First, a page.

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How to Become a Public Relations Specialist

Newsroom | Articles June 9, 2020
Public relations specialist advises clients.

Public relations (PR) is one of the most widespread career fields. From the government and nonprofits to music and television, every marketing office of every business needs PR specialists. And just like the variety in industry, the role encompasses a wide range of responsibilities. As The Balance Careers highlights, a PR specialist may have any of the following job titles:

  • Brand ambassador
  • Director of public affairs
  • Lobbyist
  • Media director
  • Publicist
  • Social media manager
  • Copywriter

With such versatility and growth in the field, how does someone become a public relations specialist? Answering that question starts with addressing the various roles that this kind of professional may fill.

What a Public Relations Specialist Does

The job titles listed above only scratch the surface of what a public relations specialist can do. In any given industry, their tasks may differ slightly, but the main goals remain the same.

In the simplest terms, PR specialists communicate to a public audience for companies, the government, or individuals. While the role is versatile and employers’ needs can differ, the job’s structure is consistent. The PR specialist’s mission is to spread the business’ message through media outreach—such as a press release sent to news outlets or a post on Instagram.

After communicating the message, the PR specialist evaluates the public’s opinion through such means as surveys, polls, and social media listening, according to The Balance Careers. Once they get a general idea of the entity’s perceived reputation, they help to maintain or improve it.

On a day-to-day level, the specialist arranges for press conferences, maintains and builds relationships with media outlets, writes speeches for leaders, and responds to media requests. This can involve working with a team—common in larger organizations—or working alone. Often at smaller organizations, public relations may not be the only part of a job.

Job Outlook

The versatility in a PR specialist’s role presents many career opportunities. Additionally, with the increasing prevalence of social media platforms such as Instagram and Facebook, PR specialists are likely to find plentiful job opportunities.

According to the U.S. Bureau of Labor Statistics (BLS), the number of jobs for PR specialists will grow by 6% from 2018 to 2028, higher than the average job increase of 5%. The BLS predicts this growth will continue due to organizations’ need to upkeep their reputation in the public eye.

Additionally, the median salary of a PR specialist ranges from $34,590 to over $115,430—highest in the government sector, followed by Silicon Valley—according to the BLS. Those who work in healthcare and social assistance industries make up the lower end of the range.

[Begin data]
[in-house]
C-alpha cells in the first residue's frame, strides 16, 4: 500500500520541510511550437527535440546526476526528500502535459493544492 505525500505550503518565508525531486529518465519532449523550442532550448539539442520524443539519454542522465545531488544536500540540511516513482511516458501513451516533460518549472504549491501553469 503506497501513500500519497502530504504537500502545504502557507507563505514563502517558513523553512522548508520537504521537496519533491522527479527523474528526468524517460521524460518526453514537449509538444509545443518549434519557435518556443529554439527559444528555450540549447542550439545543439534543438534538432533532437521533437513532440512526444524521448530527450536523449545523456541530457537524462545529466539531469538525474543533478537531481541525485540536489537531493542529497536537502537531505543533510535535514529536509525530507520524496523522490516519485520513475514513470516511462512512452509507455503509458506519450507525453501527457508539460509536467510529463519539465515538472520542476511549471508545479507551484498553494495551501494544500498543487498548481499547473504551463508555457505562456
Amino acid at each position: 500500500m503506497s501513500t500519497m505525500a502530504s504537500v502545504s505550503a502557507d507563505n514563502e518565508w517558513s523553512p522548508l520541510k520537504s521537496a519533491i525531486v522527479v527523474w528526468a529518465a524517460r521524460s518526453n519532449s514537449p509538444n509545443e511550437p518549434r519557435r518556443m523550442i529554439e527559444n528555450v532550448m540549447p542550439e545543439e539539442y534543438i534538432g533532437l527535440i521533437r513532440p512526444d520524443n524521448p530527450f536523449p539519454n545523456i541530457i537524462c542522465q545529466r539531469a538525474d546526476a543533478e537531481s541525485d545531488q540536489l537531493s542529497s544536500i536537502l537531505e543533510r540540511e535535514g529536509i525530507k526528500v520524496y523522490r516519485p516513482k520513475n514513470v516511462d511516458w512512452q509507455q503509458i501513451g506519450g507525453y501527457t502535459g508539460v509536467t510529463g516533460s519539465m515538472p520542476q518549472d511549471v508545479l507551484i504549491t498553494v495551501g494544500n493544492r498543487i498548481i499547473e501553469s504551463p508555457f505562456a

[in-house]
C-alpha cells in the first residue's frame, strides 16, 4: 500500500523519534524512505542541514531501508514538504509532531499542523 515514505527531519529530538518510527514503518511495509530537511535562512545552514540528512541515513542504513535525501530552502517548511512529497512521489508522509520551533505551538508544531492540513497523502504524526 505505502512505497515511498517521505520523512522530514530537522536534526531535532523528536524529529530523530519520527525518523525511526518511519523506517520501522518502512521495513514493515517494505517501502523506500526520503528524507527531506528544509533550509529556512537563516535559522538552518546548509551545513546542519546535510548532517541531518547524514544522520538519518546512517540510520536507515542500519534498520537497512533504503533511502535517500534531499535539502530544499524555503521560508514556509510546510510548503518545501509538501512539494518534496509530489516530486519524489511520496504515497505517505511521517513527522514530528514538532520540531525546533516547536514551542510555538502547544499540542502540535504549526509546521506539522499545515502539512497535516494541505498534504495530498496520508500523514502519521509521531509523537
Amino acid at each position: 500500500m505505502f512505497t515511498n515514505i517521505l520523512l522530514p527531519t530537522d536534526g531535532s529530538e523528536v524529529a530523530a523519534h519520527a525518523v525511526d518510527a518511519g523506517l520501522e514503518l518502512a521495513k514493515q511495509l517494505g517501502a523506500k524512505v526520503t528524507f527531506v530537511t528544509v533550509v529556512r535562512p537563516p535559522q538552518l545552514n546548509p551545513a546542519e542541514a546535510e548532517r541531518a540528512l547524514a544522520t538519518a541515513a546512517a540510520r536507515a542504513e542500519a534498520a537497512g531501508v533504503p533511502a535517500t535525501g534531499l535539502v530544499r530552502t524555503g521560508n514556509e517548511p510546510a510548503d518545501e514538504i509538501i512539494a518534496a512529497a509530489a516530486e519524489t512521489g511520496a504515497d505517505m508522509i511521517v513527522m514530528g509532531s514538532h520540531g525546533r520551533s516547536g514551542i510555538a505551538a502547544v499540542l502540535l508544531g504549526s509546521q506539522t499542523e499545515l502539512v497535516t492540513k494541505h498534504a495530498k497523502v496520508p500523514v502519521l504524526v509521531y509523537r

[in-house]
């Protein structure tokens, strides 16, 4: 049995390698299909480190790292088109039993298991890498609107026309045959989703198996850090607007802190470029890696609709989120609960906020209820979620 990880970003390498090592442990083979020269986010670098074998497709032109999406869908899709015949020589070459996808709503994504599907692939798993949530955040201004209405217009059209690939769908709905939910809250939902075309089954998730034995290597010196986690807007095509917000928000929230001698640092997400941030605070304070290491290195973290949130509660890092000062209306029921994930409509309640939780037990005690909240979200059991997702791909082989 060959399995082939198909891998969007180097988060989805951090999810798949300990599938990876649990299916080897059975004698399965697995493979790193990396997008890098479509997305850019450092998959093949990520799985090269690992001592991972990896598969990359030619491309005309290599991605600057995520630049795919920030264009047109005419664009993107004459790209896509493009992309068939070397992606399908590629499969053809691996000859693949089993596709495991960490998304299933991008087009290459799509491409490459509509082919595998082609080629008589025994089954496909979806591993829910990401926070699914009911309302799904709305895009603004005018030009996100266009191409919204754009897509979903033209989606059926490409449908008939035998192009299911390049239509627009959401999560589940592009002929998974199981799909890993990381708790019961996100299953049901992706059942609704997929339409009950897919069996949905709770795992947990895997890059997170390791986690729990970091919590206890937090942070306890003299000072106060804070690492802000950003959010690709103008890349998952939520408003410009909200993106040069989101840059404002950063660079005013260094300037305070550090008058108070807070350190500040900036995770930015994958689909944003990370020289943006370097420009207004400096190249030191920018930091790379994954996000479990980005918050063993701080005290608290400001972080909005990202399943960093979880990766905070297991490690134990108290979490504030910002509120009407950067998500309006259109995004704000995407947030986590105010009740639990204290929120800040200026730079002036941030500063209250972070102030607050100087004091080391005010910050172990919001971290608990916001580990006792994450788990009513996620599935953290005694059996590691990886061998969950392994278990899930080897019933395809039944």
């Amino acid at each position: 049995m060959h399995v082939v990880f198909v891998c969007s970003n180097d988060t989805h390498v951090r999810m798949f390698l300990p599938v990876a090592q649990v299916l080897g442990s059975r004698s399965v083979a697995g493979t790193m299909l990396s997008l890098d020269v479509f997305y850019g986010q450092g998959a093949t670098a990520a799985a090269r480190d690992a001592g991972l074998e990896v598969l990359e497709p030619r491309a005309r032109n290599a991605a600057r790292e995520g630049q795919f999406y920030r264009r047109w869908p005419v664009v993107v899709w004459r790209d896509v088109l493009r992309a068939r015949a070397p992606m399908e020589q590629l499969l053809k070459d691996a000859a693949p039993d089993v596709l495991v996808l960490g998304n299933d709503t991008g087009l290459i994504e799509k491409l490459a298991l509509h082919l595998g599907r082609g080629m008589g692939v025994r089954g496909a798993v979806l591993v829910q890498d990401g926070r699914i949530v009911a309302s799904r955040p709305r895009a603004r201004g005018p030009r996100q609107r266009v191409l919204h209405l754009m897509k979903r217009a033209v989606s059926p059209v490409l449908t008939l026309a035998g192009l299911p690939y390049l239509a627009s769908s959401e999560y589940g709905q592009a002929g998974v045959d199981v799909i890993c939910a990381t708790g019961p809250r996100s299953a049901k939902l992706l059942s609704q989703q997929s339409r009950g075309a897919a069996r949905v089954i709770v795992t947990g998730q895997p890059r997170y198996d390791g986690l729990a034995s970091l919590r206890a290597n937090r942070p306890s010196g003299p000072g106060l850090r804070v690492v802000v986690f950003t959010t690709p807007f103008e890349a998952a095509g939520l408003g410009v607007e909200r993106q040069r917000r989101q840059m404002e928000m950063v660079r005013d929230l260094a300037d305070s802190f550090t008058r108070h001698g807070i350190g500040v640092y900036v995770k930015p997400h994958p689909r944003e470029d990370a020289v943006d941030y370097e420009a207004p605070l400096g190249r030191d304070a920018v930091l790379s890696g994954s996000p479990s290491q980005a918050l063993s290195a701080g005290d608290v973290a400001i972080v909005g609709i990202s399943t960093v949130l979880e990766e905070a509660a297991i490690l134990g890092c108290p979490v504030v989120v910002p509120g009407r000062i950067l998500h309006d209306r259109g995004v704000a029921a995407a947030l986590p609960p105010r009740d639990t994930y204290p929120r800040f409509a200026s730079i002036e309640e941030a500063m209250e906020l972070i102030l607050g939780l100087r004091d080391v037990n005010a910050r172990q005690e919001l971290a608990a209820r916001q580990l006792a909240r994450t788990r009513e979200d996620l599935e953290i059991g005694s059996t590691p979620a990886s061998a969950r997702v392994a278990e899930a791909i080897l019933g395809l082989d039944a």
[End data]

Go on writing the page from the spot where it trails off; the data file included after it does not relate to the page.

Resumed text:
How to Become a Public Relations Specialist

Knowing the roles, job growth, and salary of a PR specialist leads back to the question of how to become a public relations specialist. According to Agility PR Solutions, to become a successful PR specialist, professionals need the following skills:

  • Flexibility: adapting to the last-minute changes of a business
  • Collecting information: staying on top of current events to keep organizations relevant
  • Big-picture thinking: stepping back and seeing the possible end results of a project or campaign
  • Relationship Building: connecting to the community through networking and other engagement
  • Strong writing: creating articulate information to increase a business’ reputation
  • Attention to detail: reviewing every media message meticulously to ensure accuracy
  • Resilience: accepting criticism and growing from it in meaningful ways

In addition to honing these natural skills, PR specialists must develop competencies in other key areas, especially communication. From written to verbal communication, such as journalism, editing, media relations, and public thinking, skills in these areas are vital for PR specialists.

PR specialists must also be familiar with social media: use of the platforms, the best practices with each, content planning, and producing digital and content marketing.

Having an international perspective can also be a valuable tool for PR specialists, according to The Balance Careers. This entails conducting market research, being multilingual and understanding different global expectations. This qualification is especially important for government and global business work.

To have a successful career as a PR specialist, Forbes provides the following guidance:

  • Find interests and follow that path
  • Don’t forget the personal aspect of public relations
  • Give more than take
  • Create a network as an entrepreneur
  • Learn the industry through absorbing media

Prepare for a Career as a PR Specialist

Earning a bachelor’s in mass communication provides aspiring PR specialists with the opportunity to develop the necessary skills, and the degree is often a basic qualification for any job in public relations. LSU Online’s Bachelor of Arts in Mass Communication, which offers a concentration in public relations, helps prepare students to plan and implement strategic communication plans. It also gives students access to an extensive network of alumni who are currently working in public relations. Visit LSU Online’s Bachelor of Arts in Mass Communication to learn more.

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